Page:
Hard hooves create a soothing rustle as they move through the dirty hay
The rounded, mucky rumps and sloping necks make the flock of sheep, huddled together
In the corner of the barn,
look like a mountain range
With peaks that every so often turn and blink, exhale through velvety pink noses.
The slopes of these mountains are wrinkled
And I can sink my fingers into these wrinkles and feel the depth of the thick, fleecy wool
The hides are like oceans with no perspective, just endless ripples in cream-colored water
One bold sheep-number 1304, recently sheared-
Shoves its white face into my armpit as I sit at the edge of the fence that corrals her
Her breath is warm, and leaves a wetness on my arm
Her eyes are manic, with black rectangles, (not circles), for pupils.
On a whim, I press my own forehead into her bony one, and I feel tenderness in our touch.
These are the fleece sheep, white-faced and bred for their wool
The male stands in the center of the throng
His curled horns are worn smooth, and deeply grooved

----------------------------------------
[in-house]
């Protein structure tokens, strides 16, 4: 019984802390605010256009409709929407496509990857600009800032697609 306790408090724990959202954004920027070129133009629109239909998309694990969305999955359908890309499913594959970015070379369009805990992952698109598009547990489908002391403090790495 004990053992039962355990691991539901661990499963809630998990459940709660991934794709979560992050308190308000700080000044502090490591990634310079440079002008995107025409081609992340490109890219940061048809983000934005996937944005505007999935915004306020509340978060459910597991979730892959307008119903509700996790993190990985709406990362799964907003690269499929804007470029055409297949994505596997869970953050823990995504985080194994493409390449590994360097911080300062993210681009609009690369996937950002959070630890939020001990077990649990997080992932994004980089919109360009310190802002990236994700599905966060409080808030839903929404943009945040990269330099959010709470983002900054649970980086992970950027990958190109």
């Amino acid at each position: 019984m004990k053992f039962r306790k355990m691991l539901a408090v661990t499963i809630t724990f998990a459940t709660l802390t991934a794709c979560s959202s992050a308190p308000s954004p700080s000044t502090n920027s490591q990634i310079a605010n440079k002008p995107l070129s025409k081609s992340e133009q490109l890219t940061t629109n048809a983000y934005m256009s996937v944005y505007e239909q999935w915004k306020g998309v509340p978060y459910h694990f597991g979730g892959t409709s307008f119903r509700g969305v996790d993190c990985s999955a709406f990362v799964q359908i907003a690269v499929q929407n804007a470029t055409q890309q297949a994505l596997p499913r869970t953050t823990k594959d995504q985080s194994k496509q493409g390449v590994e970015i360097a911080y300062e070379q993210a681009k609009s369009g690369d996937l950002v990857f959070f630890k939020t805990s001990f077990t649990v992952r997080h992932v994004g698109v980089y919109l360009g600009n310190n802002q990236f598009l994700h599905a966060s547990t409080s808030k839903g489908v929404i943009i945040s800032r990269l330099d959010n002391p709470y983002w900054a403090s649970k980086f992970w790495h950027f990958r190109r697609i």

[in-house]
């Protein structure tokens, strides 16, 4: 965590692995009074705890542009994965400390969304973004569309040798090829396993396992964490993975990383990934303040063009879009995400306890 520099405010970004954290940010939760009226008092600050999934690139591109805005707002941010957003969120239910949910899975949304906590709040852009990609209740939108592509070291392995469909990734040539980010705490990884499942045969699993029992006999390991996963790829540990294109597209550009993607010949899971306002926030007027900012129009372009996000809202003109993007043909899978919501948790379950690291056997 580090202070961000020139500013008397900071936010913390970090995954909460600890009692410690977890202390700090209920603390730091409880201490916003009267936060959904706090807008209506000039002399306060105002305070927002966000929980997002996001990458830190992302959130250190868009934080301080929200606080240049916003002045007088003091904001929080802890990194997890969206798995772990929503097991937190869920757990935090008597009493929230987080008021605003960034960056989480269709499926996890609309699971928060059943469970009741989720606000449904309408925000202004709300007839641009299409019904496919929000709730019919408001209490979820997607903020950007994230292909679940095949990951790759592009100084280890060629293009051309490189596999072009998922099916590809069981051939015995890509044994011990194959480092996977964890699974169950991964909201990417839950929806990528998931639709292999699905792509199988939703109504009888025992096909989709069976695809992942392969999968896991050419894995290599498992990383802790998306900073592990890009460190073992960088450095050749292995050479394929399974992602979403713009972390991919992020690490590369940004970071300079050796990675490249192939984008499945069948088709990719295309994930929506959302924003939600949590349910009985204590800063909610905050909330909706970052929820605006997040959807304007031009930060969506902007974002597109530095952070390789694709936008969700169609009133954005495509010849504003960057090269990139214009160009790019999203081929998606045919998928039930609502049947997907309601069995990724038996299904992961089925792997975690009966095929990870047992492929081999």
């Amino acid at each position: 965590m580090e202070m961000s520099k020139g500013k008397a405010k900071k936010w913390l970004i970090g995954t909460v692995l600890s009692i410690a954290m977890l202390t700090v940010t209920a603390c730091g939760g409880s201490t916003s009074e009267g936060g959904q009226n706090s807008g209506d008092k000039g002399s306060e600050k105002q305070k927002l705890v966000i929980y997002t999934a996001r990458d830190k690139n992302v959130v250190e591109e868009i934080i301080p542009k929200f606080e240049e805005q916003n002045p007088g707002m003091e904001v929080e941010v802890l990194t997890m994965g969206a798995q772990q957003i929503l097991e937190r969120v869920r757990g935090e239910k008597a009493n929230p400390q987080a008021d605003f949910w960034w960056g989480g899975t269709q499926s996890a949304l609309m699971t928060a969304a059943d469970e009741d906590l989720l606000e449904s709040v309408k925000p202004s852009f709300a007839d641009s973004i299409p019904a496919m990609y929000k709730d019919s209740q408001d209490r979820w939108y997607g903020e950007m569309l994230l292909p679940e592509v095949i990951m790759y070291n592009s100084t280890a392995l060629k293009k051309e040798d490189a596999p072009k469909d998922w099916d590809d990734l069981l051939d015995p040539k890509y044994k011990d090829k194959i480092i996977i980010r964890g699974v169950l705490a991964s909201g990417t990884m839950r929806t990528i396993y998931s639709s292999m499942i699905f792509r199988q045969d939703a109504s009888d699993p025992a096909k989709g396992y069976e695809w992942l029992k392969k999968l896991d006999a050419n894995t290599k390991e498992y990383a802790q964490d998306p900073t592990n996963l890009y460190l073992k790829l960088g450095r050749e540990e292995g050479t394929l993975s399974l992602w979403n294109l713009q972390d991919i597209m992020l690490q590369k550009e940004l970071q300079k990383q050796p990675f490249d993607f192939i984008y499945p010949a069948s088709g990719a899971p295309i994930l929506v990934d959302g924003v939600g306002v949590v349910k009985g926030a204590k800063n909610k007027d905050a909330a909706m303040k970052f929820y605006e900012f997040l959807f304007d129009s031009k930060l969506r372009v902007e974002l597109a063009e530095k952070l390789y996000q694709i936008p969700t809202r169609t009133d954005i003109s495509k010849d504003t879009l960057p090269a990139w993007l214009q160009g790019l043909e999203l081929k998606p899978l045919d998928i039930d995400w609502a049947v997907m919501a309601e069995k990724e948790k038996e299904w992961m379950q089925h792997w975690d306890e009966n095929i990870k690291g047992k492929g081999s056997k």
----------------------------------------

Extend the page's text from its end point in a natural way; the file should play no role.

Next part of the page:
With a protruding ridge along the curve that is practically skeletal
A primal spine.
House sparrows fly about the eaves of the barn
Flies buzz in my ear, on my skin
That is comfortably warmed in the mid-September sun,
The same sun that lights up the black faces
Of the meat sheep out in the pasture
Which is yet another ocean, this one of rolling green
With a pond off to the right.
I walk towards the sheep destined for slaughter, and they look up inquisitively
A golden cat slinks out of the grasses, and upon seeing me, stands on guard, alert
And a great white egret takes to the sky with alarm as the flock begins to run.
I can hear their hooves stamping
For a moment, the frightened sheep are awing
Their feet fly forward like deer; their heavy bulk becomes power
As they move as one mass.
When I sit, they calm down
Are consumed by grazing
But every now and then, one will lift its head and look in my direction
And soft eyes watch me again
In the sheep pasture.